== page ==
So for my first bit of fun with F# I figured it'd be fun to play with the BigNum (used for crazy big numbers) I figured I write up some quick functions that simple generate the power of some number, resulting in some crazy big numbers :)

(*all of my examples include '#light')

My first function doesn't use the BigNum but it's very simplistic.

let rec pwrof x y =

if y = 1 then

x

else

x * pwrof x (y - 1)

So for everyone new to F# 'pwrof' is a recursive function that takes 2 ints. 'rec' lets the compiler know that the function is recursive and the 2 parameters get resolved down to being ints at compile time. This came pretty naturally for me coming from a C# world, so lets try to mix it up a bit.

let rec pwrof x y =

match y with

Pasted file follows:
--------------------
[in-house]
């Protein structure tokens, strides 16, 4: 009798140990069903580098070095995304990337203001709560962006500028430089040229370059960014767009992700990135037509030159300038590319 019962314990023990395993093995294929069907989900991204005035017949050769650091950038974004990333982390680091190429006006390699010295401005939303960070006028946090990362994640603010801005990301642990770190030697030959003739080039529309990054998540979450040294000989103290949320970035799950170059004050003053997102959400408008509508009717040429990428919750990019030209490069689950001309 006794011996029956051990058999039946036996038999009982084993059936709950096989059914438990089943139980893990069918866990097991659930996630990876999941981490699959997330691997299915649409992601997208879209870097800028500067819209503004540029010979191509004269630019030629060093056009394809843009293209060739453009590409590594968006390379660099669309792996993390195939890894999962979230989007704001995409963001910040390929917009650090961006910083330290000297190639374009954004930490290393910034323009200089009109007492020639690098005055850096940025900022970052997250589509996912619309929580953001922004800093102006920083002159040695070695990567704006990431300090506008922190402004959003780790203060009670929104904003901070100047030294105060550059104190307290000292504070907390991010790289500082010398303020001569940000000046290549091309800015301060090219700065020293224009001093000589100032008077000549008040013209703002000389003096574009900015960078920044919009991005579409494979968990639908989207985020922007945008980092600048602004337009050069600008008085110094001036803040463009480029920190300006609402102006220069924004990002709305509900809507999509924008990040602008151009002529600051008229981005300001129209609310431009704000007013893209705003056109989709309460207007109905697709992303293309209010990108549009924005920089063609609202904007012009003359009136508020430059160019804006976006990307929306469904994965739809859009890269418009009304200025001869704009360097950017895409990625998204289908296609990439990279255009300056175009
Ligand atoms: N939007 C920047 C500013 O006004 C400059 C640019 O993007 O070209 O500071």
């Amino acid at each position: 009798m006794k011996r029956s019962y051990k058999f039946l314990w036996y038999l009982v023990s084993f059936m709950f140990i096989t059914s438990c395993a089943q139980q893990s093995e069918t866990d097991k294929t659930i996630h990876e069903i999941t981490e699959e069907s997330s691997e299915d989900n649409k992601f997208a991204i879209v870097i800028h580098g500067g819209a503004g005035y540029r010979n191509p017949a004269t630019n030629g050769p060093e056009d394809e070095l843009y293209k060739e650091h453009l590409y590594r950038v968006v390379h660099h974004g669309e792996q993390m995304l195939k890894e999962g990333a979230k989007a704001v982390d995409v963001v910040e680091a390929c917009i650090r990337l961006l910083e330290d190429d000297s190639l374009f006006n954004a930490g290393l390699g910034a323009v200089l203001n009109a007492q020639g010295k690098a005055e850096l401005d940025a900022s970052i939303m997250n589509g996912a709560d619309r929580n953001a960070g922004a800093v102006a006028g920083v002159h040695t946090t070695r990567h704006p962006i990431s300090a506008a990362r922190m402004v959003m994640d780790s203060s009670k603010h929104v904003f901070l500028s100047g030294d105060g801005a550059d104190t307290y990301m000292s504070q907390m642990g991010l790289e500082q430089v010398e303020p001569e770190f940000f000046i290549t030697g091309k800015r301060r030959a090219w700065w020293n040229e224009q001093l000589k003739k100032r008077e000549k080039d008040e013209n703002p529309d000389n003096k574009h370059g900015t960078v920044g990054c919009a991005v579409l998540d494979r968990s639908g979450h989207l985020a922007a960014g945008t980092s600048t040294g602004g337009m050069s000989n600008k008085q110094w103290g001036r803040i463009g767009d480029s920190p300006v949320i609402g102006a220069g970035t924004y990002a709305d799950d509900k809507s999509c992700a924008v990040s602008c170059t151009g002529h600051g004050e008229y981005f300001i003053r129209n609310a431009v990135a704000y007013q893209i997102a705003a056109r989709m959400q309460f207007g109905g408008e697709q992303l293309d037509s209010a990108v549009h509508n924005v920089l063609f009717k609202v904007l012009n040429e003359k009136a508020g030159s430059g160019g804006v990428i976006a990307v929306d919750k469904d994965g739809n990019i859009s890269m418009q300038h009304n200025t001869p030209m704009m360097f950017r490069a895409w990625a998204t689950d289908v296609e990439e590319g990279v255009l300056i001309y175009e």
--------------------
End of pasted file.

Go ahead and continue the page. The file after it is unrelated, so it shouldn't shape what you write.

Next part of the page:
| 1 -> x

| _ -> x * pwrof x (y - 1)

This function does the exact same thing, but instead of using a familiar if/else statement we're using pattern matching (these are widely used in F#). It's like a switch statement. If y matches 1 then we return x, otherwise if y matches anything else, '_', then we recurse.

These were kinda fun, but I wanted to calculate crazy big power of calculations like 5000^5000. So here's an example that resembles my first function

let bpwrof x y =

let x = Microsoft.FSharp.Math.BigNum.of_int x

let pwr = x

let rec pwrof x y =

if y = 1 then

x

else

pwrof (x * pwr) (y - 1)

pwrof x y

And here's an example that resembles my second function

let bpwrof x y =

let x = Microsoft.FSharp.Math.BigNum.of_int x

let pwr = x

let rec pwrof x y =

match y with

| 1 -> x

| _ -> pwrof (x * pwr) (y - 1)

pwrof x y

These are tail recursive so you can create some really, REALLY big numbers. If you call one of the last 2 functions you can calculate say 5000 to the 9000th power. It ends up taking a lot more time to print the result to the screen than it does to do the calculation(its pages and pages of number madness). I even tried 5000 to the 90,000th pwr, that's a big number.

Oh well, that's all for now...